In an important judgement that will boost efforts to localise production of key industrial components in South Africa, the Gauteng High Court recently ruled in favour of Government in a matter involving procurement conditions applicable to electrical transformers.
The challenge arises from a Government decision to refuse an exemption from a localisation condition to enable imports of electrical transformers, on the basis that local capacity exists to produce the required transformers.
The Minister of Trade, Industry and Competition, Ebrahim Patel today welcomed the decision stating that it provided clarity on to the market and helped to support efforts to build strong and resilient local industries.
The applicant, Continental Power Supplies (Pty) Ltd contended that Government was obliged to offer it an exemption, arguing that among others, that it had not been consulted and that adequate local capacity to produce transformers did not exist in South Africa.
“I have seriously considered the circumstances of this case, as well as the arguments and submissions made on behalf of both parties, and I can find no substantial reasons why this court should set aside the decision taken by the dti, which I find to have been rational, lawful, reasonable, and procedurally fair,” Acting Judge PD Phahlane noted in the written judgement.
“In my view, the decision of the dti not to grant the exemption to the applicant was justifiable. It is also my view that the dti did not fail to consider the relevant facts at the time when its decision was taken.”
Transformers are one of the twenty-seven products designated for local production under the Preferential Procurement Regulations, which give the Minister of Trade, Industry and Competition powers to designate products which may only be procured by a public entity from a local producer.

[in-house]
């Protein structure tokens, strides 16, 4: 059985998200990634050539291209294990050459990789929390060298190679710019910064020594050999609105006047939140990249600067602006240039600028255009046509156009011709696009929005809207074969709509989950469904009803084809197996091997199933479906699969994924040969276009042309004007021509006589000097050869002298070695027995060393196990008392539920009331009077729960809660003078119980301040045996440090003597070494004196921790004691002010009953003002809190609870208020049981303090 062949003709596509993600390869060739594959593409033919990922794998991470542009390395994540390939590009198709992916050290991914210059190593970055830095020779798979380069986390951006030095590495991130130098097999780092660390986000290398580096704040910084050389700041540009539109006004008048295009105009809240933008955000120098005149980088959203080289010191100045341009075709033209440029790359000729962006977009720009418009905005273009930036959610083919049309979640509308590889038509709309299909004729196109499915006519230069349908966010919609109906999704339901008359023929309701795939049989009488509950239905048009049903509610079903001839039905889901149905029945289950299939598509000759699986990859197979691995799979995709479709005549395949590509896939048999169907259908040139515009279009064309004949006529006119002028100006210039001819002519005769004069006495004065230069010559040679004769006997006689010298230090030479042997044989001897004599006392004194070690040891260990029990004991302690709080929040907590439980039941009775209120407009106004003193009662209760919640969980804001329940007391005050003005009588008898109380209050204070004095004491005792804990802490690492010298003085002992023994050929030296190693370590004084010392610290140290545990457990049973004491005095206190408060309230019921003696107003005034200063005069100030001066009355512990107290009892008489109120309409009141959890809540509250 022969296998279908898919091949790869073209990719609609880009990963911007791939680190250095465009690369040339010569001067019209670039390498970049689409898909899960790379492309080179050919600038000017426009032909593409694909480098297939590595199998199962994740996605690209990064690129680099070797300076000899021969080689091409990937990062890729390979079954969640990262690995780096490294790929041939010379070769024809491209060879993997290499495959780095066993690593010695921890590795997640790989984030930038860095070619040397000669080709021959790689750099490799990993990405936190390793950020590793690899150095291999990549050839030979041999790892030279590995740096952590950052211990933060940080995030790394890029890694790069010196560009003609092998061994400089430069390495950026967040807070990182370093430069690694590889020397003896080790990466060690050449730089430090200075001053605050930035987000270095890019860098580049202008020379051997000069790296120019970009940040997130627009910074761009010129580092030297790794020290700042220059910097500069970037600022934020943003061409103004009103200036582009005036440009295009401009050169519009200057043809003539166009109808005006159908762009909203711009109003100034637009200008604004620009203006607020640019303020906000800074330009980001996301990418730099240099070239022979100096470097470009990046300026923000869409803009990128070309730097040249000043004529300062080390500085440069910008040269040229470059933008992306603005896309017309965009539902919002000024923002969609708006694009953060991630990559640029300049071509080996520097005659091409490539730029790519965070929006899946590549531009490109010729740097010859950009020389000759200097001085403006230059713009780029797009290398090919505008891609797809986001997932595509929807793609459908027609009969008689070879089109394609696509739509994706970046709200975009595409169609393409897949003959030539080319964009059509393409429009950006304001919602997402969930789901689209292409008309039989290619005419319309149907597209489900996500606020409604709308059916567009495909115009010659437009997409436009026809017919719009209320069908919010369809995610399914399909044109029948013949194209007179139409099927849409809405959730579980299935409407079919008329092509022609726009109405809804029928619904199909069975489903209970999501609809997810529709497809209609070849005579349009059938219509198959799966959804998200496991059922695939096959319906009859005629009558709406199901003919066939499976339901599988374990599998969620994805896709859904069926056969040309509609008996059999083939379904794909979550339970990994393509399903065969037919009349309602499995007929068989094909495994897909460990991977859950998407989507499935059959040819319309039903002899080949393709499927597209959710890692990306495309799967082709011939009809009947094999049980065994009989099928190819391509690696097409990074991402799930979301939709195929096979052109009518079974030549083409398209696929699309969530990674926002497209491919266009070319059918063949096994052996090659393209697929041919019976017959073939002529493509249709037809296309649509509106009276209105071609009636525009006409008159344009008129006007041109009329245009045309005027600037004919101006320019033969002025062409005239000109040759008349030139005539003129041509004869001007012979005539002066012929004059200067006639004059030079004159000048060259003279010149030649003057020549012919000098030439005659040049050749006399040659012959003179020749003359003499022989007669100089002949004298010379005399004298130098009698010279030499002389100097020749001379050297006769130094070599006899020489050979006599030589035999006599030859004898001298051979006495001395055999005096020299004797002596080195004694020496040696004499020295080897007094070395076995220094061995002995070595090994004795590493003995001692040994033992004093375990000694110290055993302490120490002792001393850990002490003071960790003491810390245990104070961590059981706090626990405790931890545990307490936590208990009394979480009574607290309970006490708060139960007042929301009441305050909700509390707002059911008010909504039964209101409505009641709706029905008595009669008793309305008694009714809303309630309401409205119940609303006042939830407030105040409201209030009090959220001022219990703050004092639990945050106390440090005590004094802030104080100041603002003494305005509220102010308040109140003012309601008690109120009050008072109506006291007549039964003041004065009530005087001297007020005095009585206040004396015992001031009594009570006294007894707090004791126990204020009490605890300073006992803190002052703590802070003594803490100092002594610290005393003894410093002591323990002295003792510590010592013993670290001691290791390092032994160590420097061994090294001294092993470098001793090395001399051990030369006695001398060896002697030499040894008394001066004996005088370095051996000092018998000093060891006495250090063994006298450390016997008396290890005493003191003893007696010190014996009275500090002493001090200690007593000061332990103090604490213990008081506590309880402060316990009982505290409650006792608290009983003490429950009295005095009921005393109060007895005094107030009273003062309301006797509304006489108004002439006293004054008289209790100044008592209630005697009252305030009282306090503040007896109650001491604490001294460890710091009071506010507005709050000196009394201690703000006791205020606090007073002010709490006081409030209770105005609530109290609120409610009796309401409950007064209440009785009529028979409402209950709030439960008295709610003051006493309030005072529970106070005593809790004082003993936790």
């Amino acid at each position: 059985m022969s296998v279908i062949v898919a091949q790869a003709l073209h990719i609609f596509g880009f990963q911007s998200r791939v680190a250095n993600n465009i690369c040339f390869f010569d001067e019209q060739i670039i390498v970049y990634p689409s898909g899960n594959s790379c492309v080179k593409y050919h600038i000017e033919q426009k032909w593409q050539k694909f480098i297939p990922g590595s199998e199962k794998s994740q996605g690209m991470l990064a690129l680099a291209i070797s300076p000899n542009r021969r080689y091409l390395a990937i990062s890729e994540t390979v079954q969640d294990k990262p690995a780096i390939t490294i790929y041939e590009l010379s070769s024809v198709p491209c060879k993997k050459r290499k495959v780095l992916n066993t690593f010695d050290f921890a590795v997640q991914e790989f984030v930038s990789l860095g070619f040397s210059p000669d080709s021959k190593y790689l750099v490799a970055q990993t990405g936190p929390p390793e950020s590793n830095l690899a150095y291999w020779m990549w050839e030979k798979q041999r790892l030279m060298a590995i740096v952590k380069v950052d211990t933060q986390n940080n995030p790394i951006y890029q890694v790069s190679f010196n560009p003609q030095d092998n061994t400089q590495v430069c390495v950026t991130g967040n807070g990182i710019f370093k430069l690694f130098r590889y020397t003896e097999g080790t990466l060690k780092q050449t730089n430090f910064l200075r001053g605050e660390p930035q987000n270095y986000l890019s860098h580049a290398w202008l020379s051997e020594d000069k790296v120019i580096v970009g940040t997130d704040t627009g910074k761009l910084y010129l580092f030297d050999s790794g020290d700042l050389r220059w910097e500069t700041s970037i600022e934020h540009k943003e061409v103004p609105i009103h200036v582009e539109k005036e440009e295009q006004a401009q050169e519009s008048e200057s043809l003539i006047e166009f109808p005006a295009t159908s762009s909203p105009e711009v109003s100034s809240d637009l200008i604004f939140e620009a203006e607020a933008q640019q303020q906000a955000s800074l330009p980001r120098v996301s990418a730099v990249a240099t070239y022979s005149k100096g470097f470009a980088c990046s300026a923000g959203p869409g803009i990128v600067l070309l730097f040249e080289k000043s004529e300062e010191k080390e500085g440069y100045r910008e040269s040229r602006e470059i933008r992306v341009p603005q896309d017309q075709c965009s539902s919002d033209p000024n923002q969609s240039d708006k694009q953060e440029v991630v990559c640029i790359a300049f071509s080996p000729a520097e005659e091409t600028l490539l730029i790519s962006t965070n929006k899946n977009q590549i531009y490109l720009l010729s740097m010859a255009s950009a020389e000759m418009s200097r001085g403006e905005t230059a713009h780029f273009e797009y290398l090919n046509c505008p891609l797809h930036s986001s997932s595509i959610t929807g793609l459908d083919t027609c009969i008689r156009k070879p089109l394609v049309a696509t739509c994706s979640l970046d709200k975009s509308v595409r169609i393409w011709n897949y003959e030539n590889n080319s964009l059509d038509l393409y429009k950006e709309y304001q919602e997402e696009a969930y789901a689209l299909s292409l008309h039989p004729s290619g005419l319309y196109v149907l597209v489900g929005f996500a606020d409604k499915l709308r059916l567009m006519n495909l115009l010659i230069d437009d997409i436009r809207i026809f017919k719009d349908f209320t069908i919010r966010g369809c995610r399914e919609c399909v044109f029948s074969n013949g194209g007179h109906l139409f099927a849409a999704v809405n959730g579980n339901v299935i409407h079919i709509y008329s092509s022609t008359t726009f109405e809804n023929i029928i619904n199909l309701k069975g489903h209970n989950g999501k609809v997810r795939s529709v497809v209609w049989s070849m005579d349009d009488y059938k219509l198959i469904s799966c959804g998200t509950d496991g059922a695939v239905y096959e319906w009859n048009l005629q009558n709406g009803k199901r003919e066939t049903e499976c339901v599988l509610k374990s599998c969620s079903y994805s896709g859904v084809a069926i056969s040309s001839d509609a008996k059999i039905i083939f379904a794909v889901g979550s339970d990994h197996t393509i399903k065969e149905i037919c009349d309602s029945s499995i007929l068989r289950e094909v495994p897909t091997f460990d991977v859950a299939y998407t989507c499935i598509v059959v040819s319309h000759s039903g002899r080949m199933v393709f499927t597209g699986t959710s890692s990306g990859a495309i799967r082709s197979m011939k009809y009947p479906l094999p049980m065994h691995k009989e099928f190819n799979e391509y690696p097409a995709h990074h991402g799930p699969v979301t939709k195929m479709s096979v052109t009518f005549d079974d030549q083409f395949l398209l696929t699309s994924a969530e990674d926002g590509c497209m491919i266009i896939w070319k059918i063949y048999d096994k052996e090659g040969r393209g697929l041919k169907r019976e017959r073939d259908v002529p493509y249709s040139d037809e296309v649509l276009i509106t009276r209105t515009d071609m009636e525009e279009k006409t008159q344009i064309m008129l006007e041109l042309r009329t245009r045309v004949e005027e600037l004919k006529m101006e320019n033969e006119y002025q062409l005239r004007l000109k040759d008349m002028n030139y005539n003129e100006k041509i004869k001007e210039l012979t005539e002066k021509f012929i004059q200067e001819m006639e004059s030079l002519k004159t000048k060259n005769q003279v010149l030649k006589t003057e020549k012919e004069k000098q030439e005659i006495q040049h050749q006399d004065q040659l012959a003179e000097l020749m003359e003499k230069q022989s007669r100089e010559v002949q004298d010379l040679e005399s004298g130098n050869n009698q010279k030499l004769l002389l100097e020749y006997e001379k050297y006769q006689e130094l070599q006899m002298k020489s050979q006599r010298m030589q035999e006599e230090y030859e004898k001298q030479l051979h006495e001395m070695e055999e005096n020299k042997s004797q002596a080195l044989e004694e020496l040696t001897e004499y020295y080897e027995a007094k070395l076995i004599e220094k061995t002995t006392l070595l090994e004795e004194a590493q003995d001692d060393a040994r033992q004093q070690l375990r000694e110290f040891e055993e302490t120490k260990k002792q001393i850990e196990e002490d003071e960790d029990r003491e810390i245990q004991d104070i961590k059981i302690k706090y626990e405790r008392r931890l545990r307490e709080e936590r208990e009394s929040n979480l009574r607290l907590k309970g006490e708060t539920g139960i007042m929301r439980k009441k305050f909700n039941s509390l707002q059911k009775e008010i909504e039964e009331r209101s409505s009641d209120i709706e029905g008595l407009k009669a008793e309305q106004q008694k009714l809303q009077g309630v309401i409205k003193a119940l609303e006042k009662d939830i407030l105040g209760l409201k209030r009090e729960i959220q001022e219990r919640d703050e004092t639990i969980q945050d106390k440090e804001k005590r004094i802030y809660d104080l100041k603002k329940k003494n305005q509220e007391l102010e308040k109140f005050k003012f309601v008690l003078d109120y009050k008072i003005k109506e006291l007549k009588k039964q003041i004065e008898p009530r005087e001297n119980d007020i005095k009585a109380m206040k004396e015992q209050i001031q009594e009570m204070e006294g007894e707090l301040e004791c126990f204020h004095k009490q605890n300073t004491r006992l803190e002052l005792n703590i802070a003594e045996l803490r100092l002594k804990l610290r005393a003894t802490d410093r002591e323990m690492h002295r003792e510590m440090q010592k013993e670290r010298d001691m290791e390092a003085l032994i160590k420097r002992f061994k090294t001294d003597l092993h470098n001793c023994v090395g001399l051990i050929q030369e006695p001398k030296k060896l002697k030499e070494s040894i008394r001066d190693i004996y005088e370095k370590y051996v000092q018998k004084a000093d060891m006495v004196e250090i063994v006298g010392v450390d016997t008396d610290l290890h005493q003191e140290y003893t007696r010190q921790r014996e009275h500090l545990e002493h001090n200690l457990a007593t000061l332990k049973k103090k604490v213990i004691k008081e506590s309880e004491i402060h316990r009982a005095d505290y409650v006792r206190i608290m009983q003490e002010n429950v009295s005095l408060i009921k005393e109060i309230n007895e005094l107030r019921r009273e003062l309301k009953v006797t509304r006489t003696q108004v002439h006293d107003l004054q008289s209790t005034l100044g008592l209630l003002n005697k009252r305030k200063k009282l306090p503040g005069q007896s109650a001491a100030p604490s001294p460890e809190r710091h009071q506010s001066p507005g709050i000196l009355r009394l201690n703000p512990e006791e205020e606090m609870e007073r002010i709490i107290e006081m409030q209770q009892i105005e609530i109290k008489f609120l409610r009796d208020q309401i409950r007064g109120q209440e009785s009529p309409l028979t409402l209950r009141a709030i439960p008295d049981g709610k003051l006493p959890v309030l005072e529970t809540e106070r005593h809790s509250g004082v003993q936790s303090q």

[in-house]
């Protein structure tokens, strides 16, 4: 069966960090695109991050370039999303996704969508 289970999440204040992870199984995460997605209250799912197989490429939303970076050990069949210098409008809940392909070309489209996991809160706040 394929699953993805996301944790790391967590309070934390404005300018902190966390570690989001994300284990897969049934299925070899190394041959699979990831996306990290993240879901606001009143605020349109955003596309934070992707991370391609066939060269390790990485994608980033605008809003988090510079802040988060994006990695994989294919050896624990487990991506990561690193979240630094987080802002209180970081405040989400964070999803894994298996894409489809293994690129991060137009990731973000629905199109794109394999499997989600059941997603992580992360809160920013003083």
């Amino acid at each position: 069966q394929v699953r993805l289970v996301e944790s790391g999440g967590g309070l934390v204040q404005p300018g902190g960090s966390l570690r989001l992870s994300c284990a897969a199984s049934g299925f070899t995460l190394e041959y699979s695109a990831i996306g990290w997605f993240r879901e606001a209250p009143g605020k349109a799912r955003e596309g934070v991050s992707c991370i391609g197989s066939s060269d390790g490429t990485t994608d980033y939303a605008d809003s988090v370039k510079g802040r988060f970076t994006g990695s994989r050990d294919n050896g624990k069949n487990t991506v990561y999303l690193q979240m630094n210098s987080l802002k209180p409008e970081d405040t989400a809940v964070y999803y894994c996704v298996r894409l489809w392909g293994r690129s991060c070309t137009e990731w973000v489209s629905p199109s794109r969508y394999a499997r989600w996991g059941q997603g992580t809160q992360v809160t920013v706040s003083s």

The Preferential Procurement Regulations require that organs of state to include local content requirements in the invitation of bids and tenders where a product is designated for local production.
All bidders should be subjected to the same local content requirements and conditions. Where a material to manufacture a designated product is not available in the country, bidders must apply for an exemption from the dtic.
The latter treats any application on its merits based on the availability of the material in the country and also as guided by the conditions as stipulated by the various instruction notes for designated products.
“The judgement helps our efforts to sustain and create local jobs, deepen the levels of industrialisation and support local businesses. Local procurement also strengthens aggregate demand in the economy, which is particularly important in current circumstances,” Minister Ebrahim Patel said.
“A number of foreign and domestic investors establish or maintain their plants in South Africa because of the localisation measures by Government,” he said.
The Minister also emphasised that this judgement is important for both organs of state and suppliers to consider local content requirement in the procurement of goods designated for local production.